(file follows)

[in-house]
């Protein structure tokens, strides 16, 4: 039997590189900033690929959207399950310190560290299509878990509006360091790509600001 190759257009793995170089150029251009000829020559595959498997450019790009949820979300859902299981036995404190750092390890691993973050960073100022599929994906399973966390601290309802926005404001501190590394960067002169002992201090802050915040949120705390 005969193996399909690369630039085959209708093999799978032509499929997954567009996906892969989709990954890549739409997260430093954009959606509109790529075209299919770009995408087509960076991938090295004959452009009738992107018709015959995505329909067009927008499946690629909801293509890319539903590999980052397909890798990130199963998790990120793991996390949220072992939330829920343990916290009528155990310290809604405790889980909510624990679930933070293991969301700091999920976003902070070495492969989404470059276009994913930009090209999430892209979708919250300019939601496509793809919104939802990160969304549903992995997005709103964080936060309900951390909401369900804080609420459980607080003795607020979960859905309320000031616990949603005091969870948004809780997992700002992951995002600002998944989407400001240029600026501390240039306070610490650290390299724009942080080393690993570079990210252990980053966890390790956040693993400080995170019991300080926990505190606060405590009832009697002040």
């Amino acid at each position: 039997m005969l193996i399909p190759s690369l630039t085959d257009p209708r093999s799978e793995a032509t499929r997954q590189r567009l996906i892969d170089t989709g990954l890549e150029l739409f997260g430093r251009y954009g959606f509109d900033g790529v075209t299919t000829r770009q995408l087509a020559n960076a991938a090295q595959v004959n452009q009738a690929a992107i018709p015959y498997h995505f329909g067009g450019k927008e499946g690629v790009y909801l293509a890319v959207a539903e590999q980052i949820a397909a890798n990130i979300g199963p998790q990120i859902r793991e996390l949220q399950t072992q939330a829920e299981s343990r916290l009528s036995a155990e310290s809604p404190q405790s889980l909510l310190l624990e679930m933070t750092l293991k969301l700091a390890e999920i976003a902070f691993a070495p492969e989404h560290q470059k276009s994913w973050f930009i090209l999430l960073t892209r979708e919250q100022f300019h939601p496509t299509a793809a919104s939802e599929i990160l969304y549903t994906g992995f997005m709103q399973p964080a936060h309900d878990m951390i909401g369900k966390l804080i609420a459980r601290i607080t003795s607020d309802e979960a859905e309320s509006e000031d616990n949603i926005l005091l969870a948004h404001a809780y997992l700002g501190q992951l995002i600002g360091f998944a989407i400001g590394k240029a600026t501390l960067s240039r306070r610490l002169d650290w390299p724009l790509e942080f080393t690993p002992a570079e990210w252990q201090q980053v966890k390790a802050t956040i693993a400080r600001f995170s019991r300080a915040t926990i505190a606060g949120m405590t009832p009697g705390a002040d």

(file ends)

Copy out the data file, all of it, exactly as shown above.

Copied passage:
[in-house]
């Protein structure tokens, strides 16, 4: 039997590189900033690929959207399950310190560290299509878990509006360091790509600001 190759257009793995170089150029251009000829020559595959498997450019790009949820979300859902299981036995404190750092390890691993973050960073100022599929994906399973966390601290309802926005404001501190590394960067002169002992201090802050915040949120705390 005969193996399909690369630039085959209708093999799978032509499929997954567009996906892969989709990954890549739409997260430093954009959606509109790529075209299919770009995408087509960076991938090295004959452009009738992107018709015959995505329909067009927008499946690629909801293509890319539903590999980052397909890798990130199963998790990120793991996390949220072992939330829920343990916290009528155990310290809604405790889980909510624990679930933070293991969301700091999920976003902070070495492969989404470059276009994913930009090209999430892209979708919250300019939601496509793809919104939802990160969304549903992995997005709103964080936060309900951390909401369900804080609420459980607080003795607020979960859905309320000031616990949603005091969870948004809780997992700002992951995002600002998944989407400001240029600026501390240039306070610490650290390299724009942080080393690993570079990210252990980053966890390790956040693993400080995170019991300080926990505190606060405590009832009697002040």
């Amino acid at each position: 039997m005969l193996i399909p190759s690369l630039t085959d257009p209708r093999s799978e793995a032509t499929r997954q590189r567009l996906i892969d170089t989709g990954l890549e150029l739409f997260g430093r251009y954009g959606f509109d900033g790529v075209t299919t000829r770009q995408l087509a020559n960076a991938a090295q595959v004959n452009q009738a690929a992107i018709p015959y498997h995505f329909g067009g450019k927008e499946g690629v790009y909801l293509a890319v959207a539903e590999q980052i949820a397909a890798n990130i979300g199963p998790q990120i859902r793991e996390l949220q399950t072992q939330a829920e299981s343990r916290l009528s036995a155990e310290s809604p404190q405790s889980l909510l310190l624990e679930m933070t750092l293991k969301l700091a390890e999920i976003a902070f691993a070495p492969e989404h560290q470059k276009s994913w973050f930009i090209l999430l960073t892209r979708e919250q100022f300019h939601p496509t299509a793809a919104s939802e599929i990160l969304y549903t994906g992995f997005m709103q399973p964080a936060h309900d878990m951390i909401g369900k966390l804080i609420a459980r601290i607080t003795s607020d309802e979960a859905e309320s509006e000031d616990n949603i926005l005091l969870a948004h404001a809780y997992l700002g501190q992951l995002i600002g360091f998944a989407i400001g590394k240029a600026t501390l960067s240039r306070r610490l002169d650290w390299p724009l790509e942080f080393t690993p002992a570079e990210w252990q201090q980053v966890k390790a802050t956040i693993a400080r600001f995170s019991r300080a915040t926990i505190a606060g949120m405590t009832p009697g705390a002040d």